Finding the right homeowners insurance can be difficult, says CoreLogic contributor Susan Williams, and owners are often confused by their level of coverage for a newly purchased home. For example, if a client buys a home for $574,000, why is it only insured for $225,000?

In this example, the $574,000 is the market value, or the opinion of what someone is willing to pay for a home and the land that it sits on. Other factors come into play for the determining market value, such as a home’s view, school district, proximity to transportation, freeway or airport noise, crime rate and even intangibles such as the reputation or ambiance of the neighborhood. But these variables don't actually affect how much it would cost to rebuild the home in case of a loss, and the "reconstruction costs" are much different than the market value. Williams explains:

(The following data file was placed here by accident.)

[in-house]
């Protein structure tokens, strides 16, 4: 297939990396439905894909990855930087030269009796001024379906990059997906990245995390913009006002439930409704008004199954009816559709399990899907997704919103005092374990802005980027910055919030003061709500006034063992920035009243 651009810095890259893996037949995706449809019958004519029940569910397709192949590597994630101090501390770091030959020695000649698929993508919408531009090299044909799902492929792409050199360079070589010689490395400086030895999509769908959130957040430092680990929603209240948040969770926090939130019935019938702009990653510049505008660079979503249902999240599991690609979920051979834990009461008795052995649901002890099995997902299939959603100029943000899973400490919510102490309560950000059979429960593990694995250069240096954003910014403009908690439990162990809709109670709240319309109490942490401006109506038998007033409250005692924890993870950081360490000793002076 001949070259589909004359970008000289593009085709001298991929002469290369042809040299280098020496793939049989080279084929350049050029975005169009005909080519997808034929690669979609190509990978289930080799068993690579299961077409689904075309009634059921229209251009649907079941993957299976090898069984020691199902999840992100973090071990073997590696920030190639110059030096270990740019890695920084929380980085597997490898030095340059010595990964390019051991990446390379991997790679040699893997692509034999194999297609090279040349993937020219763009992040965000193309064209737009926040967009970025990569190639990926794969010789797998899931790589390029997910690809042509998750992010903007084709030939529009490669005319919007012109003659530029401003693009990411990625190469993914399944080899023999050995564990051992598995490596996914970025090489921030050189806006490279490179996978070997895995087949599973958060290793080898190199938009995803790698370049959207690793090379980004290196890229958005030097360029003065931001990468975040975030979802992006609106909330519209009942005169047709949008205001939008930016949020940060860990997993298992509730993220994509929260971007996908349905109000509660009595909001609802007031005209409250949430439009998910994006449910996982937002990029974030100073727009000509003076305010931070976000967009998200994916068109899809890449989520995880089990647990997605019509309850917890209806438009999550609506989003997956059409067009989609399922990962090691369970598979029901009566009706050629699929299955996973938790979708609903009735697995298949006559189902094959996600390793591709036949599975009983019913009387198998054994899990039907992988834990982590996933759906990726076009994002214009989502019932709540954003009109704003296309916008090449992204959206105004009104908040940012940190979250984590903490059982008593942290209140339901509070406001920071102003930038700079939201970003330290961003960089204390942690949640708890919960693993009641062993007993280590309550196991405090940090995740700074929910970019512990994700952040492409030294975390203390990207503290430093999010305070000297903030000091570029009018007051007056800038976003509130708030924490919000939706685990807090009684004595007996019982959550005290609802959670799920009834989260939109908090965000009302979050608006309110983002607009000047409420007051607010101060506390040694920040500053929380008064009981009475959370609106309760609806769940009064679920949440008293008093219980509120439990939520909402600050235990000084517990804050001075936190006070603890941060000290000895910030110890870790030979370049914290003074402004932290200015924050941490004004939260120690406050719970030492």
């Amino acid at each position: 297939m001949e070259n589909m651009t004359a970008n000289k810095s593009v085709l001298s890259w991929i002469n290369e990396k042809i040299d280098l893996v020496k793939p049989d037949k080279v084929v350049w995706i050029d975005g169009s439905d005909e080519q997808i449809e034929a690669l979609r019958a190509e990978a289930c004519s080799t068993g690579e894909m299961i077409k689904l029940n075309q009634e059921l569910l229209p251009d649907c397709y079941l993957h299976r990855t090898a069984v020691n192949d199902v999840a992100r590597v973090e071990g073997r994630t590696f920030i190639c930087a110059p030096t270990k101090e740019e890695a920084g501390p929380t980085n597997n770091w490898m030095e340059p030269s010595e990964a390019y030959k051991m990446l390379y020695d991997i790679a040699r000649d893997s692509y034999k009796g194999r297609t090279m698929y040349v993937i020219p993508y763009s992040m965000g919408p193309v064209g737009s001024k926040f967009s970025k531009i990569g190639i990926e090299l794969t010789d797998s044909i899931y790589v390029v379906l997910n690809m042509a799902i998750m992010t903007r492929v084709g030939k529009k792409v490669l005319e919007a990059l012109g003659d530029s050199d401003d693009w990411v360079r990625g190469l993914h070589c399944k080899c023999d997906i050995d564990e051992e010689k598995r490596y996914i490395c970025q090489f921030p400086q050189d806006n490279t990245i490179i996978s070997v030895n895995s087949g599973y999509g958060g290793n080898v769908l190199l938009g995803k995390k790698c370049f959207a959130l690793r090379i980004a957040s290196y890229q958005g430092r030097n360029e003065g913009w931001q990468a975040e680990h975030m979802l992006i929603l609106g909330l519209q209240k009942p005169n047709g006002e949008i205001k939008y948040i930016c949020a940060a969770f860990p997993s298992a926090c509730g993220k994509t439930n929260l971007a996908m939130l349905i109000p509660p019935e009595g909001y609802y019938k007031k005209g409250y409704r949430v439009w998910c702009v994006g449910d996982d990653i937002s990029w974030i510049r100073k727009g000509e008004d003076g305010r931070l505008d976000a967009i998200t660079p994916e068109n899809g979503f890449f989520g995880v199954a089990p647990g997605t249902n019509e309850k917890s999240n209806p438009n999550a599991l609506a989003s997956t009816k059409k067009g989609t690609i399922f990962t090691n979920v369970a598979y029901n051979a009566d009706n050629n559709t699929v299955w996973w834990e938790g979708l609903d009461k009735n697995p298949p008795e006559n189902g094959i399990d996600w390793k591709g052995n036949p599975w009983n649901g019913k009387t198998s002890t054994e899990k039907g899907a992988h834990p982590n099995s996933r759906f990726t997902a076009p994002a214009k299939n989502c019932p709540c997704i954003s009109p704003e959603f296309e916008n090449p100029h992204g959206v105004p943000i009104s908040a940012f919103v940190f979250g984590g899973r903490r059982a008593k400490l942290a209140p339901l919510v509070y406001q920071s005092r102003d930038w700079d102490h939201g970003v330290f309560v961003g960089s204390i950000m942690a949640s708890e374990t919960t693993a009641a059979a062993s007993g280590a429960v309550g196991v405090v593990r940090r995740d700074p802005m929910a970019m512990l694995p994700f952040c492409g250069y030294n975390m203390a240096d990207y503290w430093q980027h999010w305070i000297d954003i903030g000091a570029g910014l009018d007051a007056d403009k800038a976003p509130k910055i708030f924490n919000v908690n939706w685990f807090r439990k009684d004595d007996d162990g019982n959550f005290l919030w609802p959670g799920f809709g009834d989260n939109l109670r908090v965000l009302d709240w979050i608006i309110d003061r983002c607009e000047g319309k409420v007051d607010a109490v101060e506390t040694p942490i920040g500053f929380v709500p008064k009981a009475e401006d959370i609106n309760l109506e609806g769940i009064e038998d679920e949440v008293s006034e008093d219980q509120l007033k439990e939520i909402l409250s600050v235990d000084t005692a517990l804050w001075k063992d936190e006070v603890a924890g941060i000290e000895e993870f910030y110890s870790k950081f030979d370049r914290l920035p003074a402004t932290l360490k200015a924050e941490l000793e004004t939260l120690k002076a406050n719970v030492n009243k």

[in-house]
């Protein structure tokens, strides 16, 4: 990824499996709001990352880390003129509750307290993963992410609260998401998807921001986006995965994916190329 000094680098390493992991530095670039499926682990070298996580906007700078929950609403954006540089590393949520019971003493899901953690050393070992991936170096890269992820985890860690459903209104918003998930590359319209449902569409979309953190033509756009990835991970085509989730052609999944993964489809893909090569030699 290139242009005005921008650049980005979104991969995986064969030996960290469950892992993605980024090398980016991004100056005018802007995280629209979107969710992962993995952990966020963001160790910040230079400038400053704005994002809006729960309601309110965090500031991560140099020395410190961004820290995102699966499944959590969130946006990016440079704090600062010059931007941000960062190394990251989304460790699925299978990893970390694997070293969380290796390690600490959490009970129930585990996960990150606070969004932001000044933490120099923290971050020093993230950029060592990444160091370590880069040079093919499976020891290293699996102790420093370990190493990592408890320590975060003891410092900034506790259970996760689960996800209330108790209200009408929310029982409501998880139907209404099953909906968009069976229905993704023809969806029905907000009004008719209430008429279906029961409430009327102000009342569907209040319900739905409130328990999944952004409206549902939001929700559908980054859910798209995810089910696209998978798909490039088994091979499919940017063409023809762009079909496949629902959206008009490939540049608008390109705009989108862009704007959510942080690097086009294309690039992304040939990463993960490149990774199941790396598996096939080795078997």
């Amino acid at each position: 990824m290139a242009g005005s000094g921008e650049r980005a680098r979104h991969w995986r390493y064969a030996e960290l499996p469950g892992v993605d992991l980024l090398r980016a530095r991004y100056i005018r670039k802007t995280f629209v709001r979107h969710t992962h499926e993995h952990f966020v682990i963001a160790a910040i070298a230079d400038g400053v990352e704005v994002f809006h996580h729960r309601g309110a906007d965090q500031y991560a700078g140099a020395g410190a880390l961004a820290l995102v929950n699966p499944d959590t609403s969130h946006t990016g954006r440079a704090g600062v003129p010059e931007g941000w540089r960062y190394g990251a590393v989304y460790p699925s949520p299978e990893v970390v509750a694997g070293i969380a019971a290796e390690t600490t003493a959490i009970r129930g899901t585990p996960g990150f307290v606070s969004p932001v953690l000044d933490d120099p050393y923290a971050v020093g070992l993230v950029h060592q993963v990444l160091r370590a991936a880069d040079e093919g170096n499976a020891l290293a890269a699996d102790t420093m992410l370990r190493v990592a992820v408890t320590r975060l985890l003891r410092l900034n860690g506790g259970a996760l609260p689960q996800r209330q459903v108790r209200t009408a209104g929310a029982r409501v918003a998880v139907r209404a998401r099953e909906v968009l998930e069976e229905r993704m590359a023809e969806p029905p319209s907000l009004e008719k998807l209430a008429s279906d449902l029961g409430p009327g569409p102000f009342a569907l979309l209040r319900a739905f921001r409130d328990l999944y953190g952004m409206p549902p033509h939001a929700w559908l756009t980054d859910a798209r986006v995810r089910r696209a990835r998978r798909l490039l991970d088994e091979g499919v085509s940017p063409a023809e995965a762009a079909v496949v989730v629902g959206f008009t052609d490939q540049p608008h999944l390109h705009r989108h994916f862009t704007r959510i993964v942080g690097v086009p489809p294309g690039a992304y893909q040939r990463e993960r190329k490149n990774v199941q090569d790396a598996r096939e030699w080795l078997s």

Homeowners insurance provides homeowners with a variety of coverage. The dwelling portion of a policy is intended to cover the expense to rebuild the home on the existing site should the homeowner suffer a loss that completely destroys the home. For this coverage, the policy uses a value called “reconstruction cost” (the $225,000 referenced above), which is the cost to reconstruct the home excluding its contents and the cost of the land. The contents of the home, such as clothes and furniture, are covered by a separate part of the policy.

So, how is the reconstruction cost calculated? Today’s software tools are more sophisticated and can virtually “build” a home from the ground up using local “real” labor and material costs, current building codes and fees and other unique characteristics of an individual home. These tools provide insurers and homeowners with more accurate and dependable reconstruction costs and, as a result, more accurate insurance coverage.

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